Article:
It may feel like a very micro-level thing that happened, but it’s actually huge. I’m a state-level leader, but I’m on a national stage because of our position as a coalition and what we do policy-wise at the national level. 

Throughout this transition, I never felt that Laurie framed this experience as, “I’m doing this for you.” It’s not a hand-me-down. It’s her own reckoning. I appreciate Laurie for staying as long as she did, because this is a really hard job. 

I have knowledge, skills and experience. I’ve been organizing in the community and I’m well-versed in research, grant-writing and other administrative pieces. There are other areas that I need support in, and her staying really gave me the space to take a breath, to think about the transition and really assimilate into the role and feel what it’s like to be in this powerful space. 

My undocumented mother would never think of this as a reality, and she’s so proud. To have the opportunity to do this and show my skills and compete, and I know there were a lot of other great candidates, it was all about showing that this is my purpose. I went to grad school for this. It’s a marathon that I’m still running. There will be rocks along the way and things thrown at me and other barriers that I have to face as part of my identity. [Schipper’s] staying so long gave me a sense of support and it made me feel like “I’ve got this. I can do this.” It also allowed me to learn from her. 

Schipper: I took Maria’s job at the age of 30, with one job experience under my belt and a bachelor’s degree. Maria would have likely not been able to get hired at that point in time. Maria has articulated to me that in order to feel heard by the world, she had to get a Ph.D. So this wasn’t about going to look for somebody who may or may not be qualified. Maria was very qualified and would not have been considered likely because of structural racism.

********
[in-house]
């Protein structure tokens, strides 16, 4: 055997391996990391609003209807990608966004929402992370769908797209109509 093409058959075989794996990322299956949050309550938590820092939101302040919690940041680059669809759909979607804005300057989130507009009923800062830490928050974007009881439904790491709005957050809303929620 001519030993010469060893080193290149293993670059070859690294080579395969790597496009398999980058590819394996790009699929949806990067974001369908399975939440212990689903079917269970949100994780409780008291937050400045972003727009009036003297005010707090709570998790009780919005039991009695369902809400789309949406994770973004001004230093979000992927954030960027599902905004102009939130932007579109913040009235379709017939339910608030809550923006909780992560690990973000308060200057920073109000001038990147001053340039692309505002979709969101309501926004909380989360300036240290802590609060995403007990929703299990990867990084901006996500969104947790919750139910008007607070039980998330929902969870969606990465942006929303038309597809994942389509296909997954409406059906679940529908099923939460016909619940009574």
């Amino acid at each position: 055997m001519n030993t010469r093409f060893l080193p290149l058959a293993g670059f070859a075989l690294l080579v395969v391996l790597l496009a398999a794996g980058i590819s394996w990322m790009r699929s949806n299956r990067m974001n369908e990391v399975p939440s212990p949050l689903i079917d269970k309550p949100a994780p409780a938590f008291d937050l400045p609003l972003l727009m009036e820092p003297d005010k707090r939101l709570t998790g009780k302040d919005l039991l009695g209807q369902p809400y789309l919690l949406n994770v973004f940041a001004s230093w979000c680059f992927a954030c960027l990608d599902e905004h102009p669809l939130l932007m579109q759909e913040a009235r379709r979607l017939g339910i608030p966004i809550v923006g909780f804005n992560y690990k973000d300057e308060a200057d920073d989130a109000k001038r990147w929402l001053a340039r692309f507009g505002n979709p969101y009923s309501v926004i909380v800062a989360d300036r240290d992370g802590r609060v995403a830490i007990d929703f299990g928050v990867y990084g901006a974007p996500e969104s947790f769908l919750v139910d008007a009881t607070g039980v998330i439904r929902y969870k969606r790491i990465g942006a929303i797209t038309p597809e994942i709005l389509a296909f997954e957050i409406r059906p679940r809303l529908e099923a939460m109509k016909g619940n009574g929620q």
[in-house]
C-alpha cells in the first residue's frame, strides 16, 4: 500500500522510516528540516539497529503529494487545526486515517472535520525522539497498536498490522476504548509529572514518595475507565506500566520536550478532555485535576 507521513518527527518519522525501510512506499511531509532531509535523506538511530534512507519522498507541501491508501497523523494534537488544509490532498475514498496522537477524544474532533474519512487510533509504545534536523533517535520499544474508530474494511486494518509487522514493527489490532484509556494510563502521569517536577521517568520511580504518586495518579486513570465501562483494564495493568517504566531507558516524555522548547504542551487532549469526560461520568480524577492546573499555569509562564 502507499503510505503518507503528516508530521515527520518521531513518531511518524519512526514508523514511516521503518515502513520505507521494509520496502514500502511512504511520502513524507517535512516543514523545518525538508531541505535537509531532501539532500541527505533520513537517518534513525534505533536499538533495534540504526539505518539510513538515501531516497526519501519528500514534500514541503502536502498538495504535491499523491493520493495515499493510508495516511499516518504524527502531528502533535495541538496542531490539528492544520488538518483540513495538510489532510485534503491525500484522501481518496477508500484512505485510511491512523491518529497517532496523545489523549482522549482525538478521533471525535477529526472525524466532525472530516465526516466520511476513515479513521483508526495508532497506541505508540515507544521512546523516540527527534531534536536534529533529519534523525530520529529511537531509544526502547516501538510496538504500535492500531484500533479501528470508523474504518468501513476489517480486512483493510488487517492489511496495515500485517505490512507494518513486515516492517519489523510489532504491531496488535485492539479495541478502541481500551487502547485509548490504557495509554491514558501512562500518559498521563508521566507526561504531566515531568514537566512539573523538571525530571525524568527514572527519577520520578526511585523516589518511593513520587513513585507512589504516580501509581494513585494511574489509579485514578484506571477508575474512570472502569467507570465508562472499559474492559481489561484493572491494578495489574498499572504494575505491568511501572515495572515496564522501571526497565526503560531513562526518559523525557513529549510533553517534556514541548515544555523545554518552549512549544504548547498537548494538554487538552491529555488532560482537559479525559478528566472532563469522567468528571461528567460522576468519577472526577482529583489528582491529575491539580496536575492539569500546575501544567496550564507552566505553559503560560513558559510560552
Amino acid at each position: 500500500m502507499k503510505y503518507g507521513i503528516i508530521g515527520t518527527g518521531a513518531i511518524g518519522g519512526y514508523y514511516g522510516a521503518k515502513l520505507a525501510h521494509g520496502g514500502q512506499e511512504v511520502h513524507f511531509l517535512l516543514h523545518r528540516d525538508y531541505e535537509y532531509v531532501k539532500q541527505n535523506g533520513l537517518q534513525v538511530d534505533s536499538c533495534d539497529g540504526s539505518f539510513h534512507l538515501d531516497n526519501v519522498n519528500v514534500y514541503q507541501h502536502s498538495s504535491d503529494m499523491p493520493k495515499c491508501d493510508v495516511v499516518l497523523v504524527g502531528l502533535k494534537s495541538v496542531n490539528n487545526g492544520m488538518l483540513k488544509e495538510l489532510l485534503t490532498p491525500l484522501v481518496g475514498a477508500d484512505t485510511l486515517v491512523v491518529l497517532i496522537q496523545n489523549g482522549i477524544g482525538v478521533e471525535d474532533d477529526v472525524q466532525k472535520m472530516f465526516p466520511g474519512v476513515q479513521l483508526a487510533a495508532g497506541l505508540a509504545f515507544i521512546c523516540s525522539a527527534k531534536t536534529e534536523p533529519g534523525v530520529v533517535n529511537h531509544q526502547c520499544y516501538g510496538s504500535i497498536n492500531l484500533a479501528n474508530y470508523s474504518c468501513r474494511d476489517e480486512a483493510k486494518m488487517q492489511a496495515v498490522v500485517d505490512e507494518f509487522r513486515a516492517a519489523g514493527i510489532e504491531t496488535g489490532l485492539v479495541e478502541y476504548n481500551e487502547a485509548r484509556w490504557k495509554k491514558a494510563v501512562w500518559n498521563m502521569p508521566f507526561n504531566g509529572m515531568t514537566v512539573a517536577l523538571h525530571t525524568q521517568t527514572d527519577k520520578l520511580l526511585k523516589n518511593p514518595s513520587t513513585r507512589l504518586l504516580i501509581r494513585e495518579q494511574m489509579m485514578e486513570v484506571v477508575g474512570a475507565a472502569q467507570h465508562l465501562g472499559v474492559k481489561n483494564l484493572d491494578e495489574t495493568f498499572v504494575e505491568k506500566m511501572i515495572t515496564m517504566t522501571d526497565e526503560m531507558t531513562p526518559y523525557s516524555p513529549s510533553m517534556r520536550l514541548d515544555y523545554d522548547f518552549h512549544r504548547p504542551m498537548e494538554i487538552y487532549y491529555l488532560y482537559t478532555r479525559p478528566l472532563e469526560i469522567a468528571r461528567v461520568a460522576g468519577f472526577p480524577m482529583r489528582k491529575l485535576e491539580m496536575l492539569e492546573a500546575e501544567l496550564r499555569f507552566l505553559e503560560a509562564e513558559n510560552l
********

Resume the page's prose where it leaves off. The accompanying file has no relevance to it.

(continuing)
This isn’t about being a white savior. It’s about white folks taking on a super hard reckoning and learning things about themselves that they don’t want to know, and then stepping aside. I want white folks to know that my world didn’t come to an end. It was hard, but wow, what I get to watch happen now. This is where Maria was supposed to be. 

“If you don’t surround yourself with diverse thoughts and people who come from underrepresented communities, you’re not really going to hear and feel what it means to give up your space as a white woman.”

You mentioned the notion that women of color often have to be extra qualified to even be considered for jobs. What are other barriers or challenges that women of color face in being hired for leadership positions?

Corona: Women of color always have to prove that we’re good enough, that we are in this space because we have the skills, the capacity and that we’ve done the work. As a Latina, I come from a very collectivistic space. We are very community-driven, and what we do in our life, it’s all driven out of love for my community. Yes, it’s out of love for my family, but also for other families who look like mine, or that experience systemic racism. That’s how I drive my leadership, based on lived realities and experiences of people. That’s something that I think women of color also have to constantly prove is valuable.